Earlier this year, we introduced the Reza Band®, a new wearable medical device designed to reduce LPR symptoms, or silent reflux. When we had the opportunity to interview one of the first patients to test the device, we jumped at the chance to learn about it from the perspective of a satisfied patient.
We recently interviewed Michael A. Rosenberg Esq., a user of the Reza Band®, on how the Reza Band® has worked for him. Mr. Rosenberg lives and works as an attorney in Midtown Manhattan. He is 72 years old, married with one son and two grandchildren. This is what he shared with us about his experience.
When did you first start getting LPR symptoms? And what kind of symptoms were you getting?
I don’t remember exactly when the LPR symptoms started. They came on gradually with hoarseness and a throat irritating kind of cough. I eventually lost my voice completely, which lasted for weeks. I was always coughing and had a sore throat with laryngitis-type symptoms.
How was it disrupting your life?
Well, I’m an attorney, so I use my voice a lot – in court, in depositions, and on the phone, among other things – my symptoms were disrupting my work.
What steps did you take to get relief from your symptoms?
I first went to my internist, who then referred me to an ENT (Ear, Nose, and Throat specialist), Dr. Stacy Silvers. Dr. Silvers put one of those scopes down into my throat (endoscopy), and afterwards said, “there’s no question that you have acid reflux,” and that’s when she said “silent acid reflux.”
I was very confused about this diagnosis because when I think of acid reflux I think of things like heartburn, regurgitation, and taking TUMS, none of which I had.
I would like to add and say, Dr. Stacy Silvers is a fabulous physician. She’s thorough and really pays attention; she knew right away what it was.
After you were diagnosed with silent reflux what did Dr. Silvers prescribe?
Well, I went on medication. I was first prescribed Zantac and Omeprazole (PPI), but it disrupted my stomach. So Stacy prescribed Dexilant (PPI), and that worked better.
Did the medication work?
First, I must say, I’m not a big proponent of pill taking. I may be 72, but I’m a very active 72. I’m a runner, I hold a black belt in karate, I fence, and keep a good diet. So pill taking is not something I really like to do. However, that said, the pills did their job. They gave me my voice back and I stopped coughing and the laryngitis disappeared. Though they did work, I was not happy taking pills.
How were you introduced to the Reza Band?
Dr. Silvers’ office called one day and said they were doing a trial and asked if I would like to try a new, non-invasive device that might help relieve my LPR symptoms without medication. I said, “Absolutely!” Why not? Especially if it could help me avoid taking pills?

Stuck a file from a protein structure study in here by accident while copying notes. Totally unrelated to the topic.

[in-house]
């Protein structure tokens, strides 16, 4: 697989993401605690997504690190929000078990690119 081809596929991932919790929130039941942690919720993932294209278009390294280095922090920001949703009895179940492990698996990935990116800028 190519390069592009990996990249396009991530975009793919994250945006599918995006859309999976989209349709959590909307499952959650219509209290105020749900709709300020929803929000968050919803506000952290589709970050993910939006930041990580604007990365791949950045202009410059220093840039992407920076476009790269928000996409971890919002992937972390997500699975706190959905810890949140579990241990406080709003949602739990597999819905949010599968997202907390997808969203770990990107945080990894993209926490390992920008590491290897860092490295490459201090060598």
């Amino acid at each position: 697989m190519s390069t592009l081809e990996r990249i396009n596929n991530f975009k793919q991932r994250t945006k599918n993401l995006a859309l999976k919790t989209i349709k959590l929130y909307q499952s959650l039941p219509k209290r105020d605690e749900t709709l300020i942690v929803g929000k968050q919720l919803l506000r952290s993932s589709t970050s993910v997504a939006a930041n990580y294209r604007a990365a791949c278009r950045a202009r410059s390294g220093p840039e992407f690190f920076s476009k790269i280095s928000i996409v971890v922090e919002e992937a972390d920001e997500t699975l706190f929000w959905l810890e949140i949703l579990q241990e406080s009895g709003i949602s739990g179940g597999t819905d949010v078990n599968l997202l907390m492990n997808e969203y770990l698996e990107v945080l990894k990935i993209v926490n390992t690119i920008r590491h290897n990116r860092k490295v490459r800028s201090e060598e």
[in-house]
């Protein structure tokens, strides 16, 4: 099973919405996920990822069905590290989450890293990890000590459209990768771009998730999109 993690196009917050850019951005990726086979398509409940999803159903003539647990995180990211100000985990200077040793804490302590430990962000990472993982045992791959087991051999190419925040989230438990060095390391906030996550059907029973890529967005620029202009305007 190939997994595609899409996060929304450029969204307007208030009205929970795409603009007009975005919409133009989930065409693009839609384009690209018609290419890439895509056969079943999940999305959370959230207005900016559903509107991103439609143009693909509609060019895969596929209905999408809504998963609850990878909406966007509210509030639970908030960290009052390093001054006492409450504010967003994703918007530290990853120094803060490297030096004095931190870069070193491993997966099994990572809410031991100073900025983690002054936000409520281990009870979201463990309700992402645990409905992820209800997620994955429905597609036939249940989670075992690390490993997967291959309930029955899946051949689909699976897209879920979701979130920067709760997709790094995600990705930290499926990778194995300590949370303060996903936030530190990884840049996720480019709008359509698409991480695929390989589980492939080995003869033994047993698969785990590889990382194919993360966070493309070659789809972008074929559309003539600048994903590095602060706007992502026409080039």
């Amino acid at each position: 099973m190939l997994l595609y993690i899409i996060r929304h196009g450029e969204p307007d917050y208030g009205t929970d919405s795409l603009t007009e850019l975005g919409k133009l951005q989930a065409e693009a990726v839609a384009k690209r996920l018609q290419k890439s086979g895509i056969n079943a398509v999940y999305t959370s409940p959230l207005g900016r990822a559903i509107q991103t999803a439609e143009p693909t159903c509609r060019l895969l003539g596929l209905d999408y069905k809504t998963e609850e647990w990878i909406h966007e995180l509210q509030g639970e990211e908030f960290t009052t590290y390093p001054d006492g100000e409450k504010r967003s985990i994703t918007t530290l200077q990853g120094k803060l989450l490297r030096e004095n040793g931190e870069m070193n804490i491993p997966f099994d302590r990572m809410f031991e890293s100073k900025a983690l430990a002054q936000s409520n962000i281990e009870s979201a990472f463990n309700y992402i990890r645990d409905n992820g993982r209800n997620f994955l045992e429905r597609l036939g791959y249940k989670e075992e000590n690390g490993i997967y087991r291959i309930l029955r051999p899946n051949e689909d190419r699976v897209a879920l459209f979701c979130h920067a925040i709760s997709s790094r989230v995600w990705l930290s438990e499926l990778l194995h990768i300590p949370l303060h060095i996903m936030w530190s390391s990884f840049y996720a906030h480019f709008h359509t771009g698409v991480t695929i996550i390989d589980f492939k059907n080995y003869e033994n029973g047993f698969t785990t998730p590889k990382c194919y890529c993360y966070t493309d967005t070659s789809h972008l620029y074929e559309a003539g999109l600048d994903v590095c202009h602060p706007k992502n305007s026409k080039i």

How was your first experience with the Reza Band?
Simply put, it was a piece of cake. It was so easy-to-use, there was nothing to it. Once the doctor adjusted the band for whatever pressure tightness was needed, I just put it on at night and went to sleep. There’s no discomfort. I don’t find it difficult. It didn’t interfere with my sleep – nothing, just put it on and that’s it.
Was it effective?
I had great success with it! I wasn’t bothered at all by any of the symptoms that I had experienced before — it worked.
Learn more: LPR: When your GERD symptoms aren’t typical
Did you stay on your medication after the Reza Band trial?
No. I got off the medication completely.
Can you describe the feeling you have while you’re wearing it? Can you feel it while you sleep?
Well, yes, you are aware that you have something around your neck and sitting in the well of your throat, but I don’t find it uncomfortable at all. The band is probably an inch wide all the way around and it is lightweight. You put it on at night and go to sleep and wake up the next morning and take it off. Simple as that. I fall asleep just fine with it and it doesn’t interfere with my sleep.
I compare it to having tendinitis. You put a band on your tennis arm — that’s what it’s like. I’m a big fan of it. I think it has worked for me. I think it is worthwhile for anyone with acid reflux to try it.
Is there anything else you would like to add?
After the trial, I asked Dr. Silvers’ office if I could keep the Reza Band®, and they said “no” because they had to account for the bands and the device still required FDA approval. Now that it has been approved by the FDA, I now wear it every night.
The way I see it is — it can’t hurt. It’s not like taking a pill, and as I said before, I prefer to never to take the pill. If something as simple as this device is beneficial, then why not? I hope that this kind of device would be covered by insurance and that people will be encouraged to use this device!
How do I obtain a Reza Band?
The Reza Band is a new device on the market. The device received FDA approval in March 2015 and some patients are learning about the Reza Band before their doctors. Although the list of doctors who prescribe and fit the Reza Band is growing rapidly (see physician locator to find a doctor near you) some patients simply have to introduce the device to their doctor.
Somna Therapeutics has developed a discussion guide to help patients talk to their physicians about the Reza Band (see Discussion Guide.) Also on their website is information for the physician – on how to properly fit the Reza Band (see For Physicians).
For anyone with LPR symptoms, there is no reason why you can’t obtain a Reza Band if your doctor agrees that it can benefit you. All you have to do is speak with your doctor about this new innovative device and refer her/him to the RezaBand.com website for more information.
Thank you, Mr. Rosenberg, for taking the time to share your story! To learn more about the Reza Band®, visit http://www.rezaband.com/patients.